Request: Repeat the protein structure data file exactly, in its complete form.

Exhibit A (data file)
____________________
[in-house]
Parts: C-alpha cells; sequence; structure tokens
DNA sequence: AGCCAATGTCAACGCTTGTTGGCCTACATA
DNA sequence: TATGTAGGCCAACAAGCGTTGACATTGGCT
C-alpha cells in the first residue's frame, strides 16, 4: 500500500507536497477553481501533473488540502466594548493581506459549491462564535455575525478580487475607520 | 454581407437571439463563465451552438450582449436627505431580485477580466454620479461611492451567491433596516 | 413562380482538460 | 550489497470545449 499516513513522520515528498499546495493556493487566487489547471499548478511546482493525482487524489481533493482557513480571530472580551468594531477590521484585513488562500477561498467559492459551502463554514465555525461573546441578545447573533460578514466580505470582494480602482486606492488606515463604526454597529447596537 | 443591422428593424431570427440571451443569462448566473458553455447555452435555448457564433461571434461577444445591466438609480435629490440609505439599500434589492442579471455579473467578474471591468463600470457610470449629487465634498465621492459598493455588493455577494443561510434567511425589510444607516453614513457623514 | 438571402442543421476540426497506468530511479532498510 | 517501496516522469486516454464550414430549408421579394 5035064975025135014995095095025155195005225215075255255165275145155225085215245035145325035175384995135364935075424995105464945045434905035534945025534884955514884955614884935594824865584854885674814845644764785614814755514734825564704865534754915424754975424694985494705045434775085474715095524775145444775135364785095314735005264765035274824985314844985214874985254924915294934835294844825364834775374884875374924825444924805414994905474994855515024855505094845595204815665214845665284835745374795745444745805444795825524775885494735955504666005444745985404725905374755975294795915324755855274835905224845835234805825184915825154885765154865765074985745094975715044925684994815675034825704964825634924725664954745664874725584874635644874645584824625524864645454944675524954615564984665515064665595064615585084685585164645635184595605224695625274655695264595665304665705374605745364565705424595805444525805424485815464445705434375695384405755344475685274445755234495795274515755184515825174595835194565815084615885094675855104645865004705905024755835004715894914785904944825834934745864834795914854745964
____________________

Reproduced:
[in-house]
Parts: C-alpha cells; sequence; structure tokens
DNA sequence: AGCCAATGTCAACGCTTGTTGGCCTACATA
DNA sequence: TATGTAGGCCAACAAGCGTTGACATTGGCT
C-alpha cells in the first residue's frame, strides 16, 4: 500500500507536497477553481501533473488540502466594548493581506459549491462564535455575525478580487475607520 | 454581407437571439463563465451552438450582449436627505431580485477580466454620479461611492451567491433596516 | 413562380482538460 | 550489497470545449 499516513513522520515528498499546495493556493487566487489547471499548478511546482493525482487524489481533493482557513480571530472580551468594531477590521484585513488562500477561498467559492459551502463554514465555525461573546441578545447573533460578514466580505470582494480602482486606492488606515463604526454597529447596537 | 443591422428593424431570427440571451443569462448566473458553455447555452435555448457564433461571434461577444445591466438609480435629490440609505439599500434589492442579471455579473467578474471591468463600470457610470449629487465634498465621492459598493455588493455577494443561510434567511425589510444607516453614513457623514 | 438571402442543421476540426497506468530511479532498510 | 517501496516522469486516454464550414430549408421579394 5035064975025135014995095095025155195005225215075255255165275145155225085215245035145325035175384995135364935075424995105464945045434905035534945025534884955514884955614884935594824865584854885674814845644764785614814755514734825564704865534754915424754975424694985494705045434775085474715095524775145444775135364785095314735005264765035274824985314844985214874985254924915294934835294844825364834775374884875374924825444924805414994905474994855515024855505094845595204815665214845665284835745374795745444745805444795825524775885494735955504666005444745985404725905374755975294795915324755855274835905224845835234805825184915825154885765154865765074985745094975715044925684994815675034825704964825634924725664954745664874725584874635644874645584824625524864645454944675524954615564984665515064665595064615585084685585164645635184595605224695625274655695264595665304665705374605745364565705424595805444525805424485815464445705434375695384405755344475685274445755234495795274515755184515825174595835194565815084615885094675855104645865004705905024755835004715894914785904944825834934745864834795914854745964